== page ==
Already in his early years, between 1903 and 1910, as a student in secondary school in Innsbruck, Austria, Alfons Walde (1891-1958) was proving his extraordinary talent as a painter (e.g, Still Life, 1906). Several Walde watercolors, first shown in the Czichna Art Gallery, in 1911 and 1912, document the advanced state of the young artist’s craft. At the time, Walde was particularly influenced by the late impressionist work of Max von Esterle, which featured intricate colors. Though Walde’s watercolor technique already showed a characteristic impulsiveness and intensity of color, his fellow artist guided him to a more subtle and sensitive understanding of composition.
Selecting motifs from his immediate surroundings in Kitzbühel, Austria, as well as nearby landscapes, Walde soon moved toward a pointilistic style that was characterized by an atmosphere of vibrant light, as evidenced by his works Der Schwarzsee (The Black Lake) and Die Kirchstiege (Church Steps), the latter depicting the church in Kitzbühel. These watercolors originated in the years 1910-1911. Not only did they confirm Walde’s fundamental understanding of technique and pictorial expression, but also provided the artist with the necessary motivation to pursue a full-time career as a painter.
In 1910, Alfons Walde began his studies at the k.-k. (imperial-royal) Technical University of Vienna. His move to Vienna exposed the artist to the vibrant Viennese art scene, including such groups as the Secession, the Hagenbund and the Neukunstgruppe. Walde’s development toward a more expressive style didn’t take long, as he gained inspiration from his exposure to such notable Viennese artists as Gustav Klimt, Egon Schiele, Oskar Kokoschka, etc.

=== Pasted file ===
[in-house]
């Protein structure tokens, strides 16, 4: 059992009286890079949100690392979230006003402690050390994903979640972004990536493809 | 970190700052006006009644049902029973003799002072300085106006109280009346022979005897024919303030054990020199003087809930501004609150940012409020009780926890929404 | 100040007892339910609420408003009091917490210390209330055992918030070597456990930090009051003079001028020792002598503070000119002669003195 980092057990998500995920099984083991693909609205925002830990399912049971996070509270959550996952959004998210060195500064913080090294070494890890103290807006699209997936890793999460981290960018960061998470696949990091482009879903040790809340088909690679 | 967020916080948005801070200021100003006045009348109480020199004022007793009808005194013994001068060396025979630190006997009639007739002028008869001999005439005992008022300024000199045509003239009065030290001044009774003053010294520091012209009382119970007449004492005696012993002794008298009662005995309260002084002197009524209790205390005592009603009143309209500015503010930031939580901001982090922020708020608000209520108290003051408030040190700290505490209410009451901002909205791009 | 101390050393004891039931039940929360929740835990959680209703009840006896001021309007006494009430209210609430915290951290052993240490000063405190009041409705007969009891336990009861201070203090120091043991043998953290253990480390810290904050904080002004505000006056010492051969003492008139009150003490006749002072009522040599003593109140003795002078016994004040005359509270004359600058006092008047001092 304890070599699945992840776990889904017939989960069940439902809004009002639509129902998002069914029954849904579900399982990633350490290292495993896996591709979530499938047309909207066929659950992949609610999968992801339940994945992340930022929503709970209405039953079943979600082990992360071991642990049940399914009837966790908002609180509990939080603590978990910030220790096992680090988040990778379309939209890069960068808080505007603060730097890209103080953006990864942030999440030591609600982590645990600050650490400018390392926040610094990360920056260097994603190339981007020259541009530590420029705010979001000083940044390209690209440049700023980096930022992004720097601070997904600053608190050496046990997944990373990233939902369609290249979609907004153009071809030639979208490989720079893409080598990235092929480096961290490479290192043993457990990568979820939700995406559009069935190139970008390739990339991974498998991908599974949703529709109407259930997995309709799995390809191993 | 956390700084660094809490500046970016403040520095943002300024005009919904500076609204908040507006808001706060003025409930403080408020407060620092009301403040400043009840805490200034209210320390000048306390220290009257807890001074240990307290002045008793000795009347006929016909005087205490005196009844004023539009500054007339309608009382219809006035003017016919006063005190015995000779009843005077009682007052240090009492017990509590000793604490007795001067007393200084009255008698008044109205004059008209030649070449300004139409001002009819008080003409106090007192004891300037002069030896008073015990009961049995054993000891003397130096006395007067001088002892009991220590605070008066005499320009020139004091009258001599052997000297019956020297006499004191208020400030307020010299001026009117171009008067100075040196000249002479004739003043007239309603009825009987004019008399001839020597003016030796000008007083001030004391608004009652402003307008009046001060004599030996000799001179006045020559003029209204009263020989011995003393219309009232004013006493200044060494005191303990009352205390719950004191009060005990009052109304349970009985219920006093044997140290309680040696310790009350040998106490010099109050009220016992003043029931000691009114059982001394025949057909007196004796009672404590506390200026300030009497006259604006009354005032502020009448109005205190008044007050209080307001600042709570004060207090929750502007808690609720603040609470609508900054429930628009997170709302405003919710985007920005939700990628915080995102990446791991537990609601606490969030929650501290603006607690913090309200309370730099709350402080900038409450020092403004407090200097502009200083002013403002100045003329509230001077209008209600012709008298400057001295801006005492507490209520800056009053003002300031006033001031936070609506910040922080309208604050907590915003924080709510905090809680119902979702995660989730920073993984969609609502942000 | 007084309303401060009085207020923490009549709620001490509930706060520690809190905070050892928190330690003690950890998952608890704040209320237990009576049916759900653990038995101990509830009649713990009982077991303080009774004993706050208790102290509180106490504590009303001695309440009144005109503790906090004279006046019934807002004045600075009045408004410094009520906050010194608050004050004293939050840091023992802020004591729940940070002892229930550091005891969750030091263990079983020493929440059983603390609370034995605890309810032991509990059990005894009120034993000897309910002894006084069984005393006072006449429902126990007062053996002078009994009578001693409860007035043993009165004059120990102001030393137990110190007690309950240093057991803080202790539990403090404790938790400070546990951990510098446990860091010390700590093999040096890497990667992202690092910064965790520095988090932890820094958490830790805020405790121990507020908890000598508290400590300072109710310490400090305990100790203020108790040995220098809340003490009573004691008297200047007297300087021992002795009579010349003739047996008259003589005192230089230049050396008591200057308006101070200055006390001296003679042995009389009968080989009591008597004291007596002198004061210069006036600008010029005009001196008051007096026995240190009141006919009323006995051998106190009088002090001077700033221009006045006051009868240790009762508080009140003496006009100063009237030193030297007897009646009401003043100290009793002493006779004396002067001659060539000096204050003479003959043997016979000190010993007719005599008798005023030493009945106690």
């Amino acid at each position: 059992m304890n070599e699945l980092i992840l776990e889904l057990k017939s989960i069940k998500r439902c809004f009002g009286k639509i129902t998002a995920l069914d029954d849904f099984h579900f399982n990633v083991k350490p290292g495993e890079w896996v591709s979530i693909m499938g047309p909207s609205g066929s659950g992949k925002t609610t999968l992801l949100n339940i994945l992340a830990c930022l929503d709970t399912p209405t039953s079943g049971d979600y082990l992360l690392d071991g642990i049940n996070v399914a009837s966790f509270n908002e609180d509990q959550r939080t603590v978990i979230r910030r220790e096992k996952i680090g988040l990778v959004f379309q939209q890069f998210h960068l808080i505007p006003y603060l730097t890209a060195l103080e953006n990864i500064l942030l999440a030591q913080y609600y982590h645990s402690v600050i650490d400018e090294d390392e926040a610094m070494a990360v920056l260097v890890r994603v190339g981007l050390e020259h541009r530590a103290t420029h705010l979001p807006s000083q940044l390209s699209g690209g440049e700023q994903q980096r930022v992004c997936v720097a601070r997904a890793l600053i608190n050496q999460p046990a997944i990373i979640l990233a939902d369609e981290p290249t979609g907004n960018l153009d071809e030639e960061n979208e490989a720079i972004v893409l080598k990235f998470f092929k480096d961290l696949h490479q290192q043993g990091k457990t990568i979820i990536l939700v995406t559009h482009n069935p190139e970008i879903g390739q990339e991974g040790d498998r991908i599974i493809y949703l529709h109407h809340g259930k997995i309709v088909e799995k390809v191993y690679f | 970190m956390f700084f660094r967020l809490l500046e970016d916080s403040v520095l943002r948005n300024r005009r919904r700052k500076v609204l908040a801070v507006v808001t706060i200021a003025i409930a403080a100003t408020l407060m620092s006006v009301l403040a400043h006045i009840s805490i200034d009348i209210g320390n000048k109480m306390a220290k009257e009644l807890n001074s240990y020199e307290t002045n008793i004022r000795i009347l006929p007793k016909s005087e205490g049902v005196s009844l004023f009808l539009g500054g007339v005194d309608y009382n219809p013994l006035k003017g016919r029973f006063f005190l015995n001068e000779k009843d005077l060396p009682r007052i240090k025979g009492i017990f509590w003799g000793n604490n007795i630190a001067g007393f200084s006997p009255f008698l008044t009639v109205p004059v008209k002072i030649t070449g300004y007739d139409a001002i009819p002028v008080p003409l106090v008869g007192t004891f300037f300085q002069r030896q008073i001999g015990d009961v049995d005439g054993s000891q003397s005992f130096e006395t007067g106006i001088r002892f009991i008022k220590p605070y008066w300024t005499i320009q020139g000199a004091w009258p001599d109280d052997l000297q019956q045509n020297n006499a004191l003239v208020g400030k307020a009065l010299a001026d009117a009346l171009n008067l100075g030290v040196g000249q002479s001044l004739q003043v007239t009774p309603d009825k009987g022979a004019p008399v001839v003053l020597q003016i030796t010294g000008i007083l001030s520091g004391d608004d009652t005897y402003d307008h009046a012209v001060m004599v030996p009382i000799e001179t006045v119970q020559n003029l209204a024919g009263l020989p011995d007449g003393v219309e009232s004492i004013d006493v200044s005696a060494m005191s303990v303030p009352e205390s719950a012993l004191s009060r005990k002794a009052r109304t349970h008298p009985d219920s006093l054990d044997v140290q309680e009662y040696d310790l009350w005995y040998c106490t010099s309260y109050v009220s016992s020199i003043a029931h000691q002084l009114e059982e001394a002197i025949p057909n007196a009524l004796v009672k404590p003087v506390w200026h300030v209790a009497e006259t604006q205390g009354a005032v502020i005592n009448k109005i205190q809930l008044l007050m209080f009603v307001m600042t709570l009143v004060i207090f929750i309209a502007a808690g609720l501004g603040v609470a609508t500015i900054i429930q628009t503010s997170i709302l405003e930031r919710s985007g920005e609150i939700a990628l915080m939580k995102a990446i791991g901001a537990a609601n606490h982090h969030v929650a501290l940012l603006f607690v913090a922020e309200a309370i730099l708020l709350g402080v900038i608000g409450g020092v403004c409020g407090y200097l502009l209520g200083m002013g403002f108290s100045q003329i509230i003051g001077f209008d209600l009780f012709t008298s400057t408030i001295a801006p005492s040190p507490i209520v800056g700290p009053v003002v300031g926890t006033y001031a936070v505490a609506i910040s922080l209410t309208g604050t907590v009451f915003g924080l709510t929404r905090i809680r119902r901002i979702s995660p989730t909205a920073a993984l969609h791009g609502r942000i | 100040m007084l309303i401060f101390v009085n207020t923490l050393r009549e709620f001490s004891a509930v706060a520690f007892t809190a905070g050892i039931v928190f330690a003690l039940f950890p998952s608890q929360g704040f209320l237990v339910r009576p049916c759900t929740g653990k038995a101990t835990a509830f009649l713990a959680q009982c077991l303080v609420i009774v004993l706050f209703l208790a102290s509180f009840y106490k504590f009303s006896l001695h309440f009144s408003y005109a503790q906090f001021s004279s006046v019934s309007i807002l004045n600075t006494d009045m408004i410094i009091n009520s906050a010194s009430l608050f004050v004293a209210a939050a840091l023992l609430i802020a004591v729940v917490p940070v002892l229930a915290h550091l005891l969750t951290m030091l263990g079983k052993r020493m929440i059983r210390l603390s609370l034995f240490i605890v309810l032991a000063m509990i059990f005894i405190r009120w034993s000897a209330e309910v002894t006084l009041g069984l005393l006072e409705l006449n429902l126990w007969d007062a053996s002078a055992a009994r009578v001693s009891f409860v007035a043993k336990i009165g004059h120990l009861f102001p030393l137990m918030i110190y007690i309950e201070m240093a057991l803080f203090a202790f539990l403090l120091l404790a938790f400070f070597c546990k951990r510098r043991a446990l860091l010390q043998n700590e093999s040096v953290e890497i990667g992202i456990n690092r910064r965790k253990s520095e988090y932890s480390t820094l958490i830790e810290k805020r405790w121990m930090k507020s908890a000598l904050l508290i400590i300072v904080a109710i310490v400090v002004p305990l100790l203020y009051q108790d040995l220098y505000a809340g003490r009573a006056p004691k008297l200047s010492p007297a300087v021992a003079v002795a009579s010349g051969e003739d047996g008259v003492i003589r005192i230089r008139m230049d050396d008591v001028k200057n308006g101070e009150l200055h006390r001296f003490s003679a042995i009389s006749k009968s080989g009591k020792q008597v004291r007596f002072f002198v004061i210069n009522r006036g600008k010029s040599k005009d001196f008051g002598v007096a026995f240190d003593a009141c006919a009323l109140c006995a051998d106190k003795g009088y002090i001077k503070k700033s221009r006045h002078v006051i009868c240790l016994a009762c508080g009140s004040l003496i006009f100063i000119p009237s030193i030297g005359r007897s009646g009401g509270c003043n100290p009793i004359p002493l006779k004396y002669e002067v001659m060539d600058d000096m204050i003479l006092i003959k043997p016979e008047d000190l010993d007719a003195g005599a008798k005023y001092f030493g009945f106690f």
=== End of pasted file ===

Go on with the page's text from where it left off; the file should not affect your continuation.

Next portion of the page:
Walde’s ensuing repertoire is characterized by his expressive use of black, red and blue, as his compositional style developed a new focus on landscape structures and the “summaric” representation of human figures. Also emerging in this period’s work is his characteristic technique of making “engravings” on the surface of his paintings, using the opposite end of the paintbrush.
Walde produced many small, square-format oil paintings on cardboard, with thick, rounded, wooden frames that were designed and painted in off-white by the artist himself. Most frequently, the viewer encounters motifs of landscapes, forest clearings, houses, farms, chapels, religious crosses marking the local paths, and other scenes typical of the area around Kitzbühel; motifs from the micro-universe that surrounded the maturing artist, many of them long since disappeared or dramatically altered in appearance. Regardless of theme, the viewer is continually invited to experience Walde’s innermost moments of perception and emotion when looking at these unique, intimate “visual thoughts.” Secluded from metropolitan life, this genre finds itself reduced to an idyllic view that is, ultimately, indebted to its own mentality. Such interpretation might sound a little sentimental, but rejection of the urban lifestyle and a strong yearning for increased control over the immediate “living space” are quite evident in the artist’s work.